How Autonomous Cars Will Change Traffic

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AutoVots and TaxiBots on the virtual streets of Lisbon

International Transport Forum

TaxiBots and AutoVots may sound like toys that you played with in the 1980s that have been turned into a blockbuster movie franchise. They’re actually autonomous vehicle concepts used in a study released in April by the Organization for Economic Cooperation and Development. Scientists wanted to plug virtual self-driving vehicles into a model of a real, live city using the data from a day of traffic and see what happened. It turns out, what happens is you free up a lot of paved space that can be used for recreation or buildings.

Neither of the concepts are modeled on privately owned cars. The AutoVots were set to pick up and drop off one passenger at a time in a car-sharing system, similar to Zipcar or Car2Go. TaxiBots, as you probably guessed, worked like taxis, with several passengers at a time sharing a ride. A central “mobility dispatcher” would decide if an AutoVot or TaxiBot would be the most efficient, time-wise. (Since researchers didn’t specify what kind of engine the cars had, fuel efficiency wasn’t part of the study.)

The city in the model wasn’t some extra-planetary wonderland; researchers used real data from Lisbon, Portugal. There were two important rules in the study: First, there had to be just as many trips made by the virtual, autonomous cars as by real-world vehicles, and they should take just as long and go to the same places as the trips in the Lisbon data. Second, all trips in the virtual Lisbon were to be made in AutoVots and TaxiBots. No buses or private cars driven by humans allowed. Scientists did make room in the system for light rail or commuter rail, though.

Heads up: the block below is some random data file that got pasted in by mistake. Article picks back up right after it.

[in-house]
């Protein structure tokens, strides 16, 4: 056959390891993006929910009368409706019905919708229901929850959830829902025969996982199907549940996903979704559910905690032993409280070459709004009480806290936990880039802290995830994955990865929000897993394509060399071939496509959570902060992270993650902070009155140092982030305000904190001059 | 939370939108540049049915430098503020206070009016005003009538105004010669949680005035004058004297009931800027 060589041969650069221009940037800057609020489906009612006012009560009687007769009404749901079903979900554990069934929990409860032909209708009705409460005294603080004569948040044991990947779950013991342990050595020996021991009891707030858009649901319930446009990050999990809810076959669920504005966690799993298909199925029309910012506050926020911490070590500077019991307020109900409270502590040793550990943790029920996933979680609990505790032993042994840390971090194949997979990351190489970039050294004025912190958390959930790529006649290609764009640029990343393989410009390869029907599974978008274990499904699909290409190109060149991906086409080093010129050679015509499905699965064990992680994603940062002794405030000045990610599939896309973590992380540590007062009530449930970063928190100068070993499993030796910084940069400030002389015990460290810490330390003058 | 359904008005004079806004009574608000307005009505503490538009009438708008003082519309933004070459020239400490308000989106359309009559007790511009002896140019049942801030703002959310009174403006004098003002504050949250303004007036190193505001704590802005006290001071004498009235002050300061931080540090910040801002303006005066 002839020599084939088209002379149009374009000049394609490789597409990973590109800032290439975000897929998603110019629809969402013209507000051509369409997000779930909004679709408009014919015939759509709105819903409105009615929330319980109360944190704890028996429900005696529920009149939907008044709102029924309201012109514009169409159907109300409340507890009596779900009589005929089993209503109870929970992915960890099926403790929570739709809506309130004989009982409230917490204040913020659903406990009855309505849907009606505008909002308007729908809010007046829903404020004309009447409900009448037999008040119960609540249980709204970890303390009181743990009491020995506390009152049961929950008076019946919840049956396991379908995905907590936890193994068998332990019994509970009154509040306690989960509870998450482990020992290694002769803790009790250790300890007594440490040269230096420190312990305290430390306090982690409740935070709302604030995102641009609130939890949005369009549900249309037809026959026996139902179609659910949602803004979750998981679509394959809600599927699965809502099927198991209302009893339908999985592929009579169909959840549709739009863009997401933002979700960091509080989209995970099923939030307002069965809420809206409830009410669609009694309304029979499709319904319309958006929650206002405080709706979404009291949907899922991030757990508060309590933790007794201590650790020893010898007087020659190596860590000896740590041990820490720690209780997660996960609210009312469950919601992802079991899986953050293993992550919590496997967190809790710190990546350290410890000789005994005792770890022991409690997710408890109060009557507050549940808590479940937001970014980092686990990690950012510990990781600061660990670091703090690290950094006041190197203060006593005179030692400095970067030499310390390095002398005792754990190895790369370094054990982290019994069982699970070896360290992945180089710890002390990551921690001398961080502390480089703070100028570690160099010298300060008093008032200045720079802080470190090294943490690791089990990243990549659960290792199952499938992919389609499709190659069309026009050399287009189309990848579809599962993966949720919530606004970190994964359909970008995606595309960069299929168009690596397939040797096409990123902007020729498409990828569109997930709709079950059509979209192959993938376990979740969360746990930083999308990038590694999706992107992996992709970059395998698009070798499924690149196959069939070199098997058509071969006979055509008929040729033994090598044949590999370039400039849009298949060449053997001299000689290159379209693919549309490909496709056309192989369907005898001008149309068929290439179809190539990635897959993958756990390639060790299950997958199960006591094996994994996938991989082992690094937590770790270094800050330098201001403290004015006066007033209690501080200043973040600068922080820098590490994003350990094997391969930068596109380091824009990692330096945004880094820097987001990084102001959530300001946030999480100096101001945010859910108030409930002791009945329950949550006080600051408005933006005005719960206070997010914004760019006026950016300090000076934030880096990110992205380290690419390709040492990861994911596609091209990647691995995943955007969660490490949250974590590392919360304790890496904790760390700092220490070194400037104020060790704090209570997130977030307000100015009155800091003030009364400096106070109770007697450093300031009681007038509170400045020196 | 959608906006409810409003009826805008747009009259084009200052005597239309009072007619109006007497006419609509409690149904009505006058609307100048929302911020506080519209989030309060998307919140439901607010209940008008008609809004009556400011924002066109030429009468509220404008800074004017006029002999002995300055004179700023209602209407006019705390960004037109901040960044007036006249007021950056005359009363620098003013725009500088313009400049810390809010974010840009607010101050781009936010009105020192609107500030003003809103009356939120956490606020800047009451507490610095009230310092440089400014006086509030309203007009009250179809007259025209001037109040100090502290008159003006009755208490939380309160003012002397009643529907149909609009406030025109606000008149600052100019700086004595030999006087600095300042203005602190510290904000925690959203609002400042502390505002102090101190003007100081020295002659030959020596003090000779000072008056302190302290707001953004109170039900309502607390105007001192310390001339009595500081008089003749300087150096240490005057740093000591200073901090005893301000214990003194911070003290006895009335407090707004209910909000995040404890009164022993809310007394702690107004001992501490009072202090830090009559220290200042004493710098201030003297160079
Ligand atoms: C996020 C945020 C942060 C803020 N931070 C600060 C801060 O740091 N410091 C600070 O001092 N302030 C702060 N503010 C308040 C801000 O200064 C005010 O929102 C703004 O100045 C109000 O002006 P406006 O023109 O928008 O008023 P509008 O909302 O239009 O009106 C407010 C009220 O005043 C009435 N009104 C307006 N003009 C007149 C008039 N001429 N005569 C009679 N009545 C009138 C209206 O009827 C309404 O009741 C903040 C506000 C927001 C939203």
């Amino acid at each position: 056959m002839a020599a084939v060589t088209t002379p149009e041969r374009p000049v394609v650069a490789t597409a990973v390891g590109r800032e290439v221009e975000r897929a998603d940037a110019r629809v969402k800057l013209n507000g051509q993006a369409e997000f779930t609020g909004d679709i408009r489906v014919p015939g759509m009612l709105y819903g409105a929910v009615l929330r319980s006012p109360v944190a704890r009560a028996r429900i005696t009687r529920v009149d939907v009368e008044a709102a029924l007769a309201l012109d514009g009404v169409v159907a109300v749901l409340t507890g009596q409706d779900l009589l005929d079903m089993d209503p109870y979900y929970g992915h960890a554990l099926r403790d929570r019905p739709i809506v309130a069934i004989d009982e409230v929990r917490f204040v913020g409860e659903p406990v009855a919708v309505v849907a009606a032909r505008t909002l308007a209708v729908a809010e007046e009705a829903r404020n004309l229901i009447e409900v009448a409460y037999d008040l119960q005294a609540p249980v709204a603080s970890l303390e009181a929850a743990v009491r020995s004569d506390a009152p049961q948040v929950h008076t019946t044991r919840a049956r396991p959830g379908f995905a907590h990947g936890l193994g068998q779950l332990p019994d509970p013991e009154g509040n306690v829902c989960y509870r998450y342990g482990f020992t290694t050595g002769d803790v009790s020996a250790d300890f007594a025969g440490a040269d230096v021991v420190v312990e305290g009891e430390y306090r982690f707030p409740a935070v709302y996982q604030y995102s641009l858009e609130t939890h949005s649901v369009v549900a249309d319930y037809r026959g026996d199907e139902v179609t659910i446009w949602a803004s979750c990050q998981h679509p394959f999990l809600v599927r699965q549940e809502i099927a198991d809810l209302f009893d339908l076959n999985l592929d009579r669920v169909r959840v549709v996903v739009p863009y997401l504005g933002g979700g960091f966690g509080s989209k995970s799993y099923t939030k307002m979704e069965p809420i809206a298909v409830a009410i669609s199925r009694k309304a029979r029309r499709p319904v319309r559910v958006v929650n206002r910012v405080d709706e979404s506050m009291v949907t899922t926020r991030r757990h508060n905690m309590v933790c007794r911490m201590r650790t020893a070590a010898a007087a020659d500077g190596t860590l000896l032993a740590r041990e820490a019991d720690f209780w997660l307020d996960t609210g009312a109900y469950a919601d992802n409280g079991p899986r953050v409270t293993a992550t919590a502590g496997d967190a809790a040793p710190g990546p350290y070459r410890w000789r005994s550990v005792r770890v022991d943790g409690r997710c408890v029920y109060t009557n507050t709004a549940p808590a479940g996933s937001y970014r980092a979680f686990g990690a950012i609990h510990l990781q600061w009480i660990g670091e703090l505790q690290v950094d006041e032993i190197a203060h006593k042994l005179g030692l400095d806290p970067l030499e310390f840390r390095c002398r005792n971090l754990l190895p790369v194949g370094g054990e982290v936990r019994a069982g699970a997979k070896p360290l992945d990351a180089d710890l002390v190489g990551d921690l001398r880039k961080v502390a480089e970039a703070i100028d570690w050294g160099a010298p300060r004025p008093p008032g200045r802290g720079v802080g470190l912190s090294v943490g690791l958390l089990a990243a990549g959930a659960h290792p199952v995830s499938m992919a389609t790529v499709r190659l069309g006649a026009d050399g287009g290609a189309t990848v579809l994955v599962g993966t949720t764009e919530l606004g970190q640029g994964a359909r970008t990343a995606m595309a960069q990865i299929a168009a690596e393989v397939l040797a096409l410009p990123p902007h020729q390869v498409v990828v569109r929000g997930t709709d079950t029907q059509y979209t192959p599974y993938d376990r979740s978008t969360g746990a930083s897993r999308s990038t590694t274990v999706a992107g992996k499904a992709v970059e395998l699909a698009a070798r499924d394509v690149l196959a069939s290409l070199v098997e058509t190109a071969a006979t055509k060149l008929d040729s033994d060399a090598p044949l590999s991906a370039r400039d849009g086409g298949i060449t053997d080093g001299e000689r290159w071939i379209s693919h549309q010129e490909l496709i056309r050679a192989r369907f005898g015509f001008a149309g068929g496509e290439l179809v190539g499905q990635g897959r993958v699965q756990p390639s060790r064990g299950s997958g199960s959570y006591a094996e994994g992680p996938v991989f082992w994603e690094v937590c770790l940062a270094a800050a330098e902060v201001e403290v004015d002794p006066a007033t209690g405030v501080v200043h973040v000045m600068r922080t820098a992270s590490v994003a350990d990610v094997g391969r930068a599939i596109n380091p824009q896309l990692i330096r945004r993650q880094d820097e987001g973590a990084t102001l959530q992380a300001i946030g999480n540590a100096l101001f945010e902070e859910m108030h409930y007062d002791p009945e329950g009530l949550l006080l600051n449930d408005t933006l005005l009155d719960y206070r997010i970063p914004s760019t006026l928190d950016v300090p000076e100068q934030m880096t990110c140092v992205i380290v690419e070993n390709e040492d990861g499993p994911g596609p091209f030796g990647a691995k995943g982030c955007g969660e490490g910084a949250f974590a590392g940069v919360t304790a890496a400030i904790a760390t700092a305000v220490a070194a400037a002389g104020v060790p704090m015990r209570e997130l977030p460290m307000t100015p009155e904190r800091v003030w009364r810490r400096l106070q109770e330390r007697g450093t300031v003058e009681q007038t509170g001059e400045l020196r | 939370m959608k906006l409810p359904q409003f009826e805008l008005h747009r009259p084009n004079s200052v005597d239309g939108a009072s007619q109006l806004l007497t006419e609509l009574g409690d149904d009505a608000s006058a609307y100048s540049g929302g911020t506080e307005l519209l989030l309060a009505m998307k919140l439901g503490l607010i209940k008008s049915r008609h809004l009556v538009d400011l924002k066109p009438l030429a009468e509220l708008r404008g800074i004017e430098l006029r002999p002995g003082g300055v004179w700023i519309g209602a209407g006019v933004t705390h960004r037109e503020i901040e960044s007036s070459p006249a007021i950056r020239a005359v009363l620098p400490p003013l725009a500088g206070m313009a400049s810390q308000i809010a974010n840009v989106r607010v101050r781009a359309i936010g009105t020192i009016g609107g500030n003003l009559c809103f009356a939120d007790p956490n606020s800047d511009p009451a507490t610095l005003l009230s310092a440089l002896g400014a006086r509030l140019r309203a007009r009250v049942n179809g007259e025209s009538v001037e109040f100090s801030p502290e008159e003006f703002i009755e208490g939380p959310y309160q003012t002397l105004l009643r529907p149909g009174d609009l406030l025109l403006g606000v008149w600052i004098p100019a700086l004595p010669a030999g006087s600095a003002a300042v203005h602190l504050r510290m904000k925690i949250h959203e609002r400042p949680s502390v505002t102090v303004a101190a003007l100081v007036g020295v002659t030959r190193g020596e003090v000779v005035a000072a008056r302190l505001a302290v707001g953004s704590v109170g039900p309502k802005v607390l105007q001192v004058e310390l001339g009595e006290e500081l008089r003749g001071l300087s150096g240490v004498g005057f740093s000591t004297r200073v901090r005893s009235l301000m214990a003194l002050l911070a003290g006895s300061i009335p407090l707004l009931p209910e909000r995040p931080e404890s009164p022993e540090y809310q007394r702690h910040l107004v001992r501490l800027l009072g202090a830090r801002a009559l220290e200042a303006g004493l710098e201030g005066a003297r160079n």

What the researchers found was that it took 90 percent fewer autonomous cars to accomplish the same trips as the human-piloted vehicles on the road in Lisbon today. If a city is without light rail, that number is still high, with 80 percent fewer vehicles required to get everybody around. Beyond any environmental benefits, the study found that 80 percent of off-street parking could be removed and streets could be 20 percent narrower.

The downside is that taking away buses and using AutoVots means there are a lot more cars on the road–about 20 percent more during the peak morning commute hours. When the simulation was run with TaxiBots, the increase was 5 percent or less. Sharing is caring, everyone. And less congested.

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